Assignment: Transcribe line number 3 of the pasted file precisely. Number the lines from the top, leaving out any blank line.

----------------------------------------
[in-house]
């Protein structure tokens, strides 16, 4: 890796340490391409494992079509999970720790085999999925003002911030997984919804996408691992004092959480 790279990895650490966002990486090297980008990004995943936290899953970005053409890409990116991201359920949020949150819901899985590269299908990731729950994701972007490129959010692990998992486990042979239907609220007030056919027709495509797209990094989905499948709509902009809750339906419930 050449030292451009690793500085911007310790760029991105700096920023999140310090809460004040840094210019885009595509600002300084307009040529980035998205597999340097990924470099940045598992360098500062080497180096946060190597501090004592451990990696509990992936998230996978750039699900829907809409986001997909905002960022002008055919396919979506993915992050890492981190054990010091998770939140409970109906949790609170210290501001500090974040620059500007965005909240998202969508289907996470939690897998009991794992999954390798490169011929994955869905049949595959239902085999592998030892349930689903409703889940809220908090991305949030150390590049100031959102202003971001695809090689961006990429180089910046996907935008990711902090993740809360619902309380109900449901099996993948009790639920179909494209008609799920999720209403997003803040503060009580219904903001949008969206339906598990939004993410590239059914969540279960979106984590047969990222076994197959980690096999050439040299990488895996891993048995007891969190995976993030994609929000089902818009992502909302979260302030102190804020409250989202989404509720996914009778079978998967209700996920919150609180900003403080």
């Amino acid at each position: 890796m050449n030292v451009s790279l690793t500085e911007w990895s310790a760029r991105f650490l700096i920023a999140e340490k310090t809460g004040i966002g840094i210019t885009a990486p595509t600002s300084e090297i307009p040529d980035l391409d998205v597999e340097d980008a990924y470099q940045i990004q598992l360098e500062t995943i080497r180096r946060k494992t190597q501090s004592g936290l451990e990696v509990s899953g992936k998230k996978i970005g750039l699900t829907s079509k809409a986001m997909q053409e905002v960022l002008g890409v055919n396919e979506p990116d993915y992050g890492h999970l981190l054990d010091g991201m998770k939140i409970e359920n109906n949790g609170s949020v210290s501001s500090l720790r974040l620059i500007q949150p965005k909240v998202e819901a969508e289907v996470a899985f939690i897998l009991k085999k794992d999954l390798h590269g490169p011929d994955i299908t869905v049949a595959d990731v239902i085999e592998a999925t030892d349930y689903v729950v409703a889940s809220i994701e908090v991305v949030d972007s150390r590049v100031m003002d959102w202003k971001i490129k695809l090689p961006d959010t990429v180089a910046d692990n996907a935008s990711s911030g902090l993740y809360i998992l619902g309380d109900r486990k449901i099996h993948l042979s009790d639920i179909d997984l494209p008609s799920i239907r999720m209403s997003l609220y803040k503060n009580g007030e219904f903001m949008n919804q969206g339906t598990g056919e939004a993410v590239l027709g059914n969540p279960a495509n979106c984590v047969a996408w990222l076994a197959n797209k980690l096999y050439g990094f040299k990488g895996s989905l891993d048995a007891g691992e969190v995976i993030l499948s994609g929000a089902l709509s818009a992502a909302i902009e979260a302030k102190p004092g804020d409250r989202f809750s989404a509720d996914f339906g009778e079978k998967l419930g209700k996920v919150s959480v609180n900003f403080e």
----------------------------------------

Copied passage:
């Amino acid at each position: 890796m050449n030292v451009s790279l690793t500085e911007w990895s310790a760029r991105f650490l700096i920023a999140e340490k310090t809460g004040i966002g840094i210019t885009a990486p595509t600002s300084e090297i307009p040529d980035l391409d998205v597999e340097d980008a990924y470099q940045i990004q598992l360098e500062t995943i080497r180096r946060k494992t190597q501090s004592g936290l451990e990696v509990s899953g992936k998230k996978i970005g750039l699900t829907s079509k809409a986001m997909q053409e905002v960022l002008g890409v055919n396919e979506p990116d993915y992050g890492h999970l981190l054990d010091g991201m998770k939140i409970e359920n109906n949790g609170s949020v210290s501001s500090l720790r974040l620059i500007q949150p965005k909240v998202e819901a969508e289907v996470a899985f939690i897998l009991k085999k794992d999954l390798h590269g490169p011929d994955i299908t869905v049949a595959d990731v239902i085999e592998a999925t030892d349930y689903v729950v409703a889940s809220i994701e908090v991305v949030d972007s150390r590049v100031m003002d959102w202003k971001i490129k695809l090689p961006d959010t990429v180089a910046d692990n996907a935008s990711s911030g902090l993740y809360i998992l619902g309380d109900r486990k449901i099996h993948l042979s009790d639920i179909d997984l494209p008609s799920i239907r999720m209403s997003l609220y803040k503060n009580g007030e219904f903001m949008n919804q969206g339906t598990g056919e939004a993410v590239l027709g059914n969540p279960a495509n979106c984590v047969a996408w990222l076994a197959n797209k980690l096999y050439g990094f040299k990488g895996s989905l891993d048995a007891g691992e969190v995976i993030l499948s994609g929000a089902l709509s818009a992502a909302i902009e979260a302030k102190p004092g804020d409250r989202f809750s989404a509720d996914f339906g009778e079978k998967l419930g209700k996920v919150s959480v609180n900003f403080e």